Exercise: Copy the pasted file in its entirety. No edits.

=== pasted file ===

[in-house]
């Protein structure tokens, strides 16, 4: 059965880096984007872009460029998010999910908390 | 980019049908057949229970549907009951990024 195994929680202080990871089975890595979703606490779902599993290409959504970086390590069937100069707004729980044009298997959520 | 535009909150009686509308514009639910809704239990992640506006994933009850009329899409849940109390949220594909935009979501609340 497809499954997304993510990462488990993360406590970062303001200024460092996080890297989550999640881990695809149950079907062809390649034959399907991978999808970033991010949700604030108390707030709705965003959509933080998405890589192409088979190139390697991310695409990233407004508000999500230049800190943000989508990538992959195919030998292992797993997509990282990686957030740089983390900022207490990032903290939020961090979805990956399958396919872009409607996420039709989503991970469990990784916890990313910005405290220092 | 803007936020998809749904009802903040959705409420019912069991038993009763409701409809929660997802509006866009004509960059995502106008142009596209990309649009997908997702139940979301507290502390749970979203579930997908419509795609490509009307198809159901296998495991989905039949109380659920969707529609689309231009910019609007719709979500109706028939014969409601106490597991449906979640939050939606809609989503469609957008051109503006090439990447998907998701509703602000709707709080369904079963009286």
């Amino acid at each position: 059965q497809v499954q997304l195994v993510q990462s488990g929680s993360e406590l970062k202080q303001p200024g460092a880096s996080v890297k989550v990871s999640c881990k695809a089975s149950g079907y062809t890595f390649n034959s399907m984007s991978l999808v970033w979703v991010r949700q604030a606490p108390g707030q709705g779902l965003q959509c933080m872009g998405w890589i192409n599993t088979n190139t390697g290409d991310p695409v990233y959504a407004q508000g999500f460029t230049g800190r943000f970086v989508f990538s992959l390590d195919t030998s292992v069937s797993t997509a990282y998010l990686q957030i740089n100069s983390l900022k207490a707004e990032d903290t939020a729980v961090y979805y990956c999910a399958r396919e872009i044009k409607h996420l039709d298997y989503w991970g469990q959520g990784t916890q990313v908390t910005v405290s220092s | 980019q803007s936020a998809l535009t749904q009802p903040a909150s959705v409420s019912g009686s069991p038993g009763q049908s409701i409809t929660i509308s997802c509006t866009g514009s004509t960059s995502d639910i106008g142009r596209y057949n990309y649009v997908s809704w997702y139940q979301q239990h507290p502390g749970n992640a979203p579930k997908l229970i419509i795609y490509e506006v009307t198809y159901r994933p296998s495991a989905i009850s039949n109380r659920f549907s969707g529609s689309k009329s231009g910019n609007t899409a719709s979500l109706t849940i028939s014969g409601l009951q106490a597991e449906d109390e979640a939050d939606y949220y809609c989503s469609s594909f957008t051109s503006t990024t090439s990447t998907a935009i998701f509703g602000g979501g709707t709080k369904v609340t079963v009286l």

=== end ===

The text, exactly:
[in-house]
């Protein structure tokens, strides 16, 4: 059965880096984007872009460029998010999910908390 | 980019049908057949229970549907009951990024 195994929680202080990871089975890595979703606490779902599993290409959504970086390590069937100069707004729980044009298997959520 | 535009909150009686509308514009639910809704239990992640506006994933009850009329899409849940109390949220594909935009979501609340 497809499954997304993510990462488990993360406590970062303001200024460092996080890297989550999640881990695809149950079907062809390649034959399907991978999808970033991010949700604030108390707030709705965003959509933080998405890589192409088979190139390697991310695409990233407004508000999500230049800190943000989508990538992959195919030998292992797993997509990282990686957030740089983390900022207490990032903290939020961090979805990956399958396919872009409607996420039709989503991970469990990784916890990313910005405290220092 | 803007936020998809749904009802903040959705409420019912069991038993009763409701409809929660997802509006866009004509960059995502106008142009596209990309649009997908997702139940979301507290502390749970979203579930997908419509795609490509009307198809159901296998495991989905039949109380659920969707529609689309231009910019609007719709979500109706028939014969409601106490597991449906979640939050939606809609989503469609957008051109503006090439990447998907998701509703602000709707709080369904079963009286």
């Amino acid at each position: 059965q497809v499954q997304l195994v993510q990462s488990g929680s993360e406590l970062k202080q303001p200024g460092a880096s996080v890297k989550v990871s999640c881990k695809a089975s149950g079907y062809t890595f390649n034959s399907m984007s991978l999808v970033w979703v991010r949700q604030a606490p108390g707030q709705g779902l965003q959509c933080m872009g998405w890589i192409n599993t088979n190139t390697g290409d991310p695409v990233y959504a407004q508000g999500f460029t230049g800190r943000f970086v989508f990538s992959l390590d195919t030998s292992v069937s797993t997509a990282y998010l990686q957030i740089n100069s983390l900022k207490a707004e990032d903290t939020a729980v961090y979805y990956c999910a399958r396919e872009i044009k409607h996420l039709d298997y989503w991970g469990q959520g990784t916890q990313v908390t910005v405290s220092s | 980019q803007s936020a998809l535009t749904q009802p903040a909150s959705v409420s019912g009686s069991p038993g009763q049908s409701i409809t929660i509308s997802c509006t866009g514009s004509t960059s995502d639910i106008g142009r596209y057949n990309y649009v997908s809704w997702y139940q979301q239990h507290p502390g749970n992640a979203p579930k997908l229970i419509i795609y490509e506006v009307t198809y159901r994933p296998s495991a989905i009850s039949n109380r659920f549907s969707g529609s689309k009329s231009g910019n609007t899409a719709s979500l109706t849940i028939s014969g409601l009951q106490a597991e449906d109390e979640a939050d939606y949220y809609c989503s469609s594909f957008t051109s503006t990024t090439s990447t998907a935009i998701f509703g602000g979501g709707t709080k369904v609340t079963v009286l």